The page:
Podcast listening is becoming more mainstream over time. Now, more and more adults with opulent profiles are joining the podcasts, so there is a constant increase in the audiences of the podcast. According to research, 78% of podcast listeners say that they don’t get annoyed by the ads as they understand that it aims to raise awareness regarding a product or service. Moreover, 54% of podcast listeners have admitted that they are more likely to follow a brand they come across in a podcast ad. It can be established that podcast listeners understand the value exchange between sponsorships and podcasts.

This is a golden opportunity for advertisers and publishers, so they are also willing to invest more dollars in podcast ads. However, they need to maintain a relationship between the tone of the content and messaging of the ad to make it more effective. According to the recent eMarketer Data, the podcast ad spend has been increasing by 55.1% every year till 2021, and this pattern is expected to be the same for the upcoming years as well.

Although the growth of podcast ad spend is expected to be reduced by half this year, the ad spend is still predicted to rise by 28.6%. It will further reinforce the similar increase by almost 27.2% in the next year. eMarketer Data has forecasted that the growth will be slower in 2024, but the increase in the podcast ad spend is still going to be around 16.4%.

This year, podcast advertising will account for more than one-quarter of the digital audio ad spend due to the constant increase. However, it is going to be even more than that, as per the report. By 2024, it will account for one-third of the US digital audio ad spend, which includes satellite radio services, streaming music services, online radio stations, and national and local broadcast radio stations.

eMarketer is expecting the podcast advertising spend to reach $2.6 billion which is almost double the $1.34 billion, which was the expected podcast advertising spend for the last year. It is quite an optimistic estimate compared to the one offered by PwC last year. According to PwC, podcast ad market spending was expected to reach $1.6 billion by the end of 2025. Because of the change in the forecasted statistics last year, PwC might also adjust its forecast to accommodate a greater chunk of the digital audio ad spend.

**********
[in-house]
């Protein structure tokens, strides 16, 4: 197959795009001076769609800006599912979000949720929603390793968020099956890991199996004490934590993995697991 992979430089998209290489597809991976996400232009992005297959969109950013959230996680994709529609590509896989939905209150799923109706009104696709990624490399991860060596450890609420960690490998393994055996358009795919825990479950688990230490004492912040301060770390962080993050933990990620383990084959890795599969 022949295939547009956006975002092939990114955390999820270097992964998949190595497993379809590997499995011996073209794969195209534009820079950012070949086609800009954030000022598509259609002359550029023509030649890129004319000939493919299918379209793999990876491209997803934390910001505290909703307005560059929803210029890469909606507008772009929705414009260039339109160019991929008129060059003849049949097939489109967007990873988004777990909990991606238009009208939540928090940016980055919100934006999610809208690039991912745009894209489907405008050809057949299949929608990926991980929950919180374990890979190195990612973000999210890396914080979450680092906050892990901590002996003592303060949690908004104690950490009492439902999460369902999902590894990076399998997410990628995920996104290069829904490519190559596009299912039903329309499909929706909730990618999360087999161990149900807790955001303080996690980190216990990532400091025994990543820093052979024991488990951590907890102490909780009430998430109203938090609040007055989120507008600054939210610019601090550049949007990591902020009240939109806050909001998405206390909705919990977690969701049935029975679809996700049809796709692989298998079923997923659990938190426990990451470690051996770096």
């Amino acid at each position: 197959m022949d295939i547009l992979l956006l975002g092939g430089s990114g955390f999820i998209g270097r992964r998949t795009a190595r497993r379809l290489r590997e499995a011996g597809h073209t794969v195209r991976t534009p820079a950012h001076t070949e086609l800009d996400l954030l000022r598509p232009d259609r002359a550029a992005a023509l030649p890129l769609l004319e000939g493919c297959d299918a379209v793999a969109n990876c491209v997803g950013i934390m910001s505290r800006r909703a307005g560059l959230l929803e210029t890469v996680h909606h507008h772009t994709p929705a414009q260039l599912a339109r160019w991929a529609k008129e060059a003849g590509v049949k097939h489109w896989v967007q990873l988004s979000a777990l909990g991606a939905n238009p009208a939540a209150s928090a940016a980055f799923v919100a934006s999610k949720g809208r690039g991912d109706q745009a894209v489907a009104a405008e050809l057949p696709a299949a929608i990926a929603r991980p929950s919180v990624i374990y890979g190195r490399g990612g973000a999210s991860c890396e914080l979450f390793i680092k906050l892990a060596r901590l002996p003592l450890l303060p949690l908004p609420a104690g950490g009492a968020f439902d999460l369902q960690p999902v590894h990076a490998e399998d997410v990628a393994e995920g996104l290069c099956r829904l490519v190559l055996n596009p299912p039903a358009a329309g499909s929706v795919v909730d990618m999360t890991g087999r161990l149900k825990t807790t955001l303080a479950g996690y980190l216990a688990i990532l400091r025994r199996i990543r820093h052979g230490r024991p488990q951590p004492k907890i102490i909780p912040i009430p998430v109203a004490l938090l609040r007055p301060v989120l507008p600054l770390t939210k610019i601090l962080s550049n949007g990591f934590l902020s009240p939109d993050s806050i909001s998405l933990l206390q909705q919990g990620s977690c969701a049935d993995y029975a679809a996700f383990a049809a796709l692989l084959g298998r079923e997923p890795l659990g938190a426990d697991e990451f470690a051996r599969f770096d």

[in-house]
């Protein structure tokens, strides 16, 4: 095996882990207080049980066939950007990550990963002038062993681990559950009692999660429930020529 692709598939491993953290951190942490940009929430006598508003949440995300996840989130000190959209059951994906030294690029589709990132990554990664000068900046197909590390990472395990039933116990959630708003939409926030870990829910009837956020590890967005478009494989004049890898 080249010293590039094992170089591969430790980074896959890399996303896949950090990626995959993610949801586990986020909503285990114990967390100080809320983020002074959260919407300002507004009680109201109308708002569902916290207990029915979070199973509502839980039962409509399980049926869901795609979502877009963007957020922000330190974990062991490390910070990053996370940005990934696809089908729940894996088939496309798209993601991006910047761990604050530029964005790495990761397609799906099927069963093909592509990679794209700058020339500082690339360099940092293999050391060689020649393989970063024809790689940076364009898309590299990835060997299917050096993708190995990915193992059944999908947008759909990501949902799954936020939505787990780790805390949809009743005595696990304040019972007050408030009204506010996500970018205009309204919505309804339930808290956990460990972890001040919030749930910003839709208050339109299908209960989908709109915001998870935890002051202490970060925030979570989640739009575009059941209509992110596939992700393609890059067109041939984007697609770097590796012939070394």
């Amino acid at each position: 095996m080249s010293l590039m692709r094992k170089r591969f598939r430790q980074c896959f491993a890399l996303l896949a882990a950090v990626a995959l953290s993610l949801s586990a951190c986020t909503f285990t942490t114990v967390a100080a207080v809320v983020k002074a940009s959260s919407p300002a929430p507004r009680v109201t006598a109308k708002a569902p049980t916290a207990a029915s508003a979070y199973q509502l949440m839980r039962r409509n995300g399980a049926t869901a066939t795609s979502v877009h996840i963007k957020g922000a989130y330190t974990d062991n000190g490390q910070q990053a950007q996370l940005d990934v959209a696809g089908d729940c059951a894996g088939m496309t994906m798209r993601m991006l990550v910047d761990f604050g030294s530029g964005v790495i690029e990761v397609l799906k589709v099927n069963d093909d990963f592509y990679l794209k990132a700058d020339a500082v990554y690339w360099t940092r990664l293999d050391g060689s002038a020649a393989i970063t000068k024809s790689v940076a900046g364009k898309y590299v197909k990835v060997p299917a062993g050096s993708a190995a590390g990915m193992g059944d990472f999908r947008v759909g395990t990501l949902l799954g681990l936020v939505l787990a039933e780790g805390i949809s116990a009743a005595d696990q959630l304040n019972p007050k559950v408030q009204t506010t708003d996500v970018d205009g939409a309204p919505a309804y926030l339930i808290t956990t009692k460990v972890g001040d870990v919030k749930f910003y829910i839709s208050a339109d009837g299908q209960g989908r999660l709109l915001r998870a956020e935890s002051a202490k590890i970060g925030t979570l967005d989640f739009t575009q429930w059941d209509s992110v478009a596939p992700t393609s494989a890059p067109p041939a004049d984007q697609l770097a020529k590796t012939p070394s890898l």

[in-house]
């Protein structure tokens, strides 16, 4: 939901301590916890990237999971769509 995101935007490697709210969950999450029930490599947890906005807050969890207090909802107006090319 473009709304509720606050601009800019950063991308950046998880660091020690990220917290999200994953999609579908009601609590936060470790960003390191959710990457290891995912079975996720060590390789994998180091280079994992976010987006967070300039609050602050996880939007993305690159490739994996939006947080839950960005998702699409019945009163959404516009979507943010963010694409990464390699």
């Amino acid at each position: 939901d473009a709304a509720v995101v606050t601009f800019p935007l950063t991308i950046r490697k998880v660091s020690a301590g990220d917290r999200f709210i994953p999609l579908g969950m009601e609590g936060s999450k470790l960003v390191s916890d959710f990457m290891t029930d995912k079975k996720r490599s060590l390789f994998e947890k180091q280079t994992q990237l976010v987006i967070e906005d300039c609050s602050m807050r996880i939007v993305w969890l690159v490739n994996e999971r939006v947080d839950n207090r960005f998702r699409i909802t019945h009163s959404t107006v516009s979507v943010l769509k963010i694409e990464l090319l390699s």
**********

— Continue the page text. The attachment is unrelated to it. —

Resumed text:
Moreover, out of other domains, the broader digital audio services advertising market is going to play a major role in the overall increase of digital audio spending in the upcoming years. This statement is given by the eMarketer. If everything goes according to this prediction, the ad spend, which is 36.1% this year, will have 37.9% of its share in the US digital audio market in 2025.

According to a survey, more than half of the advertisers are planning to increase their podcast ad budgets this year. 46% of the advertisers say that they won’t make any changes in the budget plan for podcast ads, while only 1% are planning to reduce their podcast ad spend this year. According to Insider Intelligence, another insight about the podcast ad budget is that nearly half of the advertisers don’t have any specific podcast budget plan. They derive funds for podcast campaigns from their digital audio budgets.

Given the increase in podcast ad spending, more advertisers are now planning to erupt their podcast-specific budgets. It is quite helpful for the advertisers to have specific budget plans for podcasts to plan, measure, and optimize it properly in the long run.

To Sum Up

Podcast ad spending is expected to increase because it is attracting a larger audience, mainly adults with high profiles. The expected rise in the podcast ad spend is going to account for one-third of the US digital ad spend, which is too big to ignore. The advertisers are also acknowledging the importance of having separate budgets for podcast ad spending. This further reinforces the prediction made by the eMarketer regarding the podcast ad spend. There might be a few growth challenges along the way but it seems like little is going to hold back the ad dollars from free-flowing.